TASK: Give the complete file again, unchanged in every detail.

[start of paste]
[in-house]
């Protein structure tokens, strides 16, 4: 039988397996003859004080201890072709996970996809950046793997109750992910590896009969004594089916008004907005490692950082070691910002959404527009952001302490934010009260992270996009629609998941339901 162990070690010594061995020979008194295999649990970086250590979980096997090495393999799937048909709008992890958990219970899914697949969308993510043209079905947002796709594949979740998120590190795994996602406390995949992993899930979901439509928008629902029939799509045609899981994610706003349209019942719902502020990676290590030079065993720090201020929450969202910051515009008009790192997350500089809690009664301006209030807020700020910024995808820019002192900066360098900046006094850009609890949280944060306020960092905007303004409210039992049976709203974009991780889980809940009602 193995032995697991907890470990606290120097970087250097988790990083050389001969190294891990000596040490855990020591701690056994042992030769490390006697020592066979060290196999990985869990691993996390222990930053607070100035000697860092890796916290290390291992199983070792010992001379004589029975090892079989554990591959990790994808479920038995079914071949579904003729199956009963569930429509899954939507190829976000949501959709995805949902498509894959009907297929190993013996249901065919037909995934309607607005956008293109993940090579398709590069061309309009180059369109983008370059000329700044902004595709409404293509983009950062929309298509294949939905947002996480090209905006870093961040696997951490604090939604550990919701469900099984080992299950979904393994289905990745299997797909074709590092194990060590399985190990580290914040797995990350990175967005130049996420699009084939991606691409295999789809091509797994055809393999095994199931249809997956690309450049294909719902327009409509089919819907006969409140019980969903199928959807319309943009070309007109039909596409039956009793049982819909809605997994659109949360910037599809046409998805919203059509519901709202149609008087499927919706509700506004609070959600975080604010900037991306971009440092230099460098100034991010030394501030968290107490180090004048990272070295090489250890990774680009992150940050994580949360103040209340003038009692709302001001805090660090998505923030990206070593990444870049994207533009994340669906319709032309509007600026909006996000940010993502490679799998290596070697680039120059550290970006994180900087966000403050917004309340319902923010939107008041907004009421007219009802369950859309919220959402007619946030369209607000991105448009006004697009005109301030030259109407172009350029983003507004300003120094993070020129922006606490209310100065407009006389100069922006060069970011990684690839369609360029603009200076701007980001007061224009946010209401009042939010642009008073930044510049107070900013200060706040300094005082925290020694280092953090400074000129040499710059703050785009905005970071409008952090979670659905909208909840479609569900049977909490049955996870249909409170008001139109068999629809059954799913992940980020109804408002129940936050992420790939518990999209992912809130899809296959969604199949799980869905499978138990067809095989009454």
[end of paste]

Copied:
[in-house]
């Protein structure tokens, strides 16, 4: 039988397996003859004080201890072709996970996809950046793997109750992910590896009969004594089916008004907005490692950082070691910002959404527009952001302490934010009260992270996009629609998941339901 162990070690010594061995020979008194295999649990970086250590979980096997090495393999799937048909709008992890958990219970899914697949969308993510043209079905947002796709594949979740998120590190795994996602406390995949992993899930979901439509928008629902029939799509045609899981994610706003349209019942719902502020990676290590030079065993720090201020929450969202910051515009008009790192997350500089809690009664301006209030807020700020910024995808820019002192900066360098900046006094850009609890949280944060306020960092905007303004409210039992049976709203974009991780889980809940009602 193995032995697991907890470990606290120097970087250097988790990083050389001969190294891990000596040490855990020591701690056994042992030769490390006697020592066979060290196999990985869990691993996390222990930053607070100035000697860092890796916290290390291992199983070792010992001379004589029975090892079989554990591959990790994808479920038995079914071949579904003729199956009963569930429509899954939507190829976000949501959709995805949902498509894959009907297929190993013996249901065919037909995934309607607005956008293109993940090579398709590069061309309009180059369109983008370059000329700044902004595709409404293509983009950062929309298509294949939905947002996480090209905006870093961040696997951490604090939604550990919701469900099984080992299950979904393994289905990745299997797909074709590092194990060590399985190990580290914040797995990350990175967005130049996420699009084939991606691409295999789809091509797994055809393999095994199931249809997956690309450049294909719902327009409509089919819907006969409140019980969903199928959807319309943009070309007109039909596409039956009793049982819909809605997994659109949360910037599809046409998805919203059509519901709202149609008087499927919706509700506004609070959600975080604010900037991306971009440092230099460098100034991010030394501030968290107490180090004048990272070295090489250890990774680009992150940050994580949360103040209340003038009692709302001001805090660090998505923030990206070593990444870049994207533009994340669906319709032309509007600026909006996000940010993502490679799998290596070697680039120059550290970006994180900087966000403050917004309340319902923010939107008041907004009421007219009802369950859309919220959402007619946030369209607000991105448009006004697009005109301030030259109407172009350029983003507004300003120094993070020129922006606490209310100065407009006389100069922006060069970011990684690839369609360029603009200076701007980001007061224009946010209401009042939010642009008073930044510049107070900013200060706040300094005082925290020694280092953090400074000129040499710059703050785009905005970071409008952090979670659905909208909840479609569900049977909490049955996870249909409170008001139109068999629809059954799913992940980020109804408002129940936050992420790939518990999209992912809130899809296959969604199949799980869905499978138990067809095989009454």